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Palliative Care (PGDip)

PgDip|Postgraduate Taught

Palliative Care

Entry year
Entry requirements
Bachelor Honours Degree
2 years (Part Time)
Places available
20 (Part Time)

The Postgraduate Diploma in Palliative Care was developed to provide a way to address the training needs of social workers involved in delivering care to people living with life-limiting or life-threatening illness and supporting informal caregivers both pre and post bereavement.

This course will be of interest to qualified social workers who are either working in generalist or specialist palliative care with adults. It may also be of interest to social workers learning or physical disability with adults, primary care, mental health, community mental health team for older people, older peoples’ services, hospital social work posts or hard to reach populations (i.e. prison service, homelessness or addiction services) or who have people with palliative care needs on their caseload.

Online delivery will enable social workers across different countries, service user groups and settings, to apply.

The Postgraduate Diploma in Palliative Care is aligned to the Specialist Award in Social Work via the Northern Ireland Social Care Council (NISCC), meeting all nine requirements.

This programme will not be suitable for sponsored visa students to attend. It is an online part time programme and international students may study this in their home countries.

The programme will be open for application every two years, commencing in September 2023.

Closing date: Friday 16th June 2023 at 4pm.

Palliative Care highlights

Professional Accreditations

  • The Diploma is aligned to the Specialist Award in Social Work via the Northern Ireland Social Care Council (NISCC).

Internationally Renowned Experts

  • Given the complex nature of palliative care and the range of topics to be covered in the modules, specialists within certain fields will contribute to the delivery of teaching. In addition, existing social workers from other countries will contribute to the teaching, to promote the international diversity of social work.
  • SSESW academic staff with expertise in Systemic Practice and CBT will provide their specialist expertise on assessments and interventions. Staff from the School of Nursing and Midwifery, with specialist expertise in palliative care, will be invited to contribute to teaching on Principles of Palliative care on multi-disciplinary team working, and staff from Queen’s Management School will also deliver specialist teaching on leadership.
“Through experiential learning, the online Postgraduate Diploma in Palliative Care Social Work will develop and enhance practitioner confidence and skills in the complex areas of living with life-limiting or chronic illness (malignant and non-malignant), attachment, loss and grief. This course has been developed specificially for social workers who are working with people who have palliative care needs, regardless of service user group or setting (i.e. children’s disability, physical or learning disability, primary care, addictions, mental health, prisons, homelessness, dementia care, integrated care teams, hospital, or specialist palliative care teams.”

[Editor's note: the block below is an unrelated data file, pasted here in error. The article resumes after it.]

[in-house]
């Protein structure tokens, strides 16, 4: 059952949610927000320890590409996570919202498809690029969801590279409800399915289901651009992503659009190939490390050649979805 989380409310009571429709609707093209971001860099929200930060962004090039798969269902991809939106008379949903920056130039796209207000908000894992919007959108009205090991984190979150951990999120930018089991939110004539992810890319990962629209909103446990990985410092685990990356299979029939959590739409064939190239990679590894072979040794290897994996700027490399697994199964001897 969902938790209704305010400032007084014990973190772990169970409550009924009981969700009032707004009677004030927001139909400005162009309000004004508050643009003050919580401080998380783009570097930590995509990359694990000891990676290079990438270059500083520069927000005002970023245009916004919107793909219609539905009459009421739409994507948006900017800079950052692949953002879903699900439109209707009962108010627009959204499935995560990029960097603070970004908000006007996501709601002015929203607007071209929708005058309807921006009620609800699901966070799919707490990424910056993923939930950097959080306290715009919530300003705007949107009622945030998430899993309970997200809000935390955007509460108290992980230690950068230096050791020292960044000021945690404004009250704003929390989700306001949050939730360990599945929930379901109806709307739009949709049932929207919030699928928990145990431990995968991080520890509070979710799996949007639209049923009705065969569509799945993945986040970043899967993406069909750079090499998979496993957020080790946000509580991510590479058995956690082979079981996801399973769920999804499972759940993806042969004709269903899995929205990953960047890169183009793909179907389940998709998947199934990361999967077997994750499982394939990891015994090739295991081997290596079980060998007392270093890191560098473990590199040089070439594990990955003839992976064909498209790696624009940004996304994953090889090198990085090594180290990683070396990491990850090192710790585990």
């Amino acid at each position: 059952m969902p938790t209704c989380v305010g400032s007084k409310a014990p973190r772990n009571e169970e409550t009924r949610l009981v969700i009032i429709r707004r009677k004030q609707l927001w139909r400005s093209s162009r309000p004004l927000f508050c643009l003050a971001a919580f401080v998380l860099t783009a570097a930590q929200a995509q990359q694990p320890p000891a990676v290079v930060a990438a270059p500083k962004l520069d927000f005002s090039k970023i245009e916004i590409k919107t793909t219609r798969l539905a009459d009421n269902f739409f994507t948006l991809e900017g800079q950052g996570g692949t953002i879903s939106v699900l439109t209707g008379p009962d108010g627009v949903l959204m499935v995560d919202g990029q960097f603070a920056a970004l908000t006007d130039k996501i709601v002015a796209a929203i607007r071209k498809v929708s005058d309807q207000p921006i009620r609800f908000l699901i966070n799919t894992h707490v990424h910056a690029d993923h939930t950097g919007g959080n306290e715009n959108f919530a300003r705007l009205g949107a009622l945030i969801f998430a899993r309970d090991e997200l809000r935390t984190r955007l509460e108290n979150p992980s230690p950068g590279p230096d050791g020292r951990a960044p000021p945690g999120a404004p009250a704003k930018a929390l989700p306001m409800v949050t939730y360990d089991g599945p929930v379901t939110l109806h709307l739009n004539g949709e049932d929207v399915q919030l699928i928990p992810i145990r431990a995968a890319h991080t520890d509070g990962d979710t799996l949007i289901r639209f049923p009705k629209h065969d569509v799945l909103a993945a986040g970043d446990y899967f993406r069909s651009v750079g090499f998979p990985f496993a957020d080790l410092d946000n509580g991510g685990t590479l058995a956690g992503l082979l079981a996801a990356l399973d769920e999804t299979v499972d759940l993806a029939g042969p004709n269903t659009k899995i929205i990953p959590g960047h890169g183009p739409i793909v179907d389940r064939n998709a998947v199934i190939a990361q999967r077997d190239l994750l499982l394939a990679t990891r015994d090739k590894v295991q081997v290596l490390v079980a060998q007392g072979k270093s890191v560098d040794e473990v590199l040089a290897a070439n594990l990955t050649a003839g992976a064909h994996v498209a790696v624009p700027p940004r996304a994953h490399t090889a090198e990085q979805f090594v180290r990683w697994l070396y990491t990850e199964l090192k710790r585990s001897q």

Professor Audrey Roulston, Programme Director

Course Structure

Students may enrol on a part-time basis only. Modules are delivered online in blocks of four days every two weeks.

The Postgraduate Diploma is awarded to students who successfully complete six taught modules (120 CATS points).

An exit qualification is available: students may exit with a Postgraduate Certificate by successfully completing 60 CATS points from taught modules.

Course DetailsCore Modules (all 20 CATS points):

Principles of palliative care and illness
Lectures in this module will explore definitions, principles and philosophy of palliative care, they will differentiate between generalist and specialist palliative care, highlight key policies driving change in palliative care and the roles and responsibilities of palliative care social workers and multi-disciplinary team members. Tutorials/workshops in this module, will explore models of reflection, self-care, service user and carer experiences of palliative care, benefits and barriers to accessing palliative care, models of palliative care and methods for assessing needs, based on case scenarios.

Enhanced assessment, care planning and communication in palliative care
Lecture in this module will explore person-centred approaches, empowerment, advocacy and user involvement in assessment and care planning. You will be taught how theories of loss and grief inform assessments of need, the importance of care planning and information sharing, as well as advanced communication skills. The workshops will promote opportunities for students to apply theory to practice application (i.e. case scenarios, role plays and chairing family meetings or discharge planning meetings). They will also hear the voice of service users regarding their experiences of assessment, care planning and sharing / breaking bad news.

Ethics and law in palliative care
Lectures on this module will prompt students to consider the challenges emerging from ethical dilemmas and the implications of relevant policies or legislation that can arise during illness, loss and bereavement. Students will examine ways to identify and manage competing needs of service users, families or carers to make informed judgements in the context of relevant policy, legislation and contexts (i.e. refusal of treatment, preferred place of care, advance care planning, mental capacity, adult safeguarding and assisted dying). Tutorials/workshops will offer students the opportunity to hear the experiences of service users about how risks and rights were managed. Students will also have the opportunity to examine ethical dilemmas in more depth and practice skills required for advance care planning conversations through role-plays in small tutorial groups. Formative written feedback will be provided by the academic tutor for role-plays.

Care planning and intervention in palliative care